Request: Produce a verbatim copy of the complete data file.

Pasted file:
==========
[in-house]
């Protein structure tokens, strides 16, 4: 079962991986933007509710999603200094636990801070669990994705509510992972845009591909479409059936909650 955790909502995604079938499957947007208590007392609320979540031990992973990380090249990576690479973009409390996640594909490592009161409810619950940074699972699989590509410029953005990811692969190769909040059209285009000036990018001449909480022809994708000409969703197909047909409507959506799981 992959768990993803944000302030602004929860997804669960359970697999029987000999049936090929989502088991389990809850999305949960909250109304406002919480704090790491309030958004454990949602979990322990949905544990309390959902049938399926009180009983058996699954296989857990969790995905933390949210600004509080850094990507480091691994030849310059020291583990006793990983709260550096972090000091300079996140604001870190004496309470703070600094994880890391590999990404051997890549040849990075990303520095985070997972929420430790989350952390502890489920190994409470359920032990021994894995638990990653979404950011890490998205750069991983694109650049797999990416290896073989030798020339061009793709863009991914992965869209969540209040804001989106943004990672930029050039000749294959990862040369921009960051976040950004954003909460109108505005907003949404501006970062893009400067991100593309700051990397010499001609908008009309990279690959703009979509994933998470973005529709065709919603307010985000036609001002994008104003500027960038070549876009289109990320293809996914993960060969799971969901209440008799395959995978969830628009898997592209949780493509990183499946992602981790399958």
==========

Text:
[in-house]
């Protein structure tokens, strides 16, 4: 079962991986933007509710999603200094636990801070669990994705509510992972845009591909479409059936909650 955790909502995604079938499957947007208590007392609320979540031990992973990380090249990576690479973009409390996640594909490592009161409810619950940074699972699989590509410029953005990811692969190769909040059209285009000036990018001449909480022809994708000409969703197909047909409507959506799981 992959768990993803944000302030602004929860997804669960359970697999029987000999049936090929989502088991389990809850999305949960909250109304406002919480704090790491309030958004454990949602979990322990949905544990309390959902049938399926009180009983058996699954296989857990969790995905933390949210600004509080850094990507480091691994030849310059020291583990006793990983709260550096972090000091300079996140604001870190004496309470703070600094994880890391590999990404051997890549040849990075990303520095985070997972929420430790989350952390502890489920190994409470359920032990021994894995638990990653979404950011890490998205750069991983694109650049797999990416290896073989030798020339061009793709863009991914992965869209969540209040804001989106943004990672930029050039000749294959990862040369921009960051976040950004954003909460109108505005907003949404501006970062893009400067991100593309700051990397010499001609908008009309990279690959703009979509994933998470973005529709065709919603307010985000036609001002994008104003500027960038070549876009289109990320293809996914993960060969799971969901209440008799395959995978969830628009898997592209949780493509990183499946992602981790399958």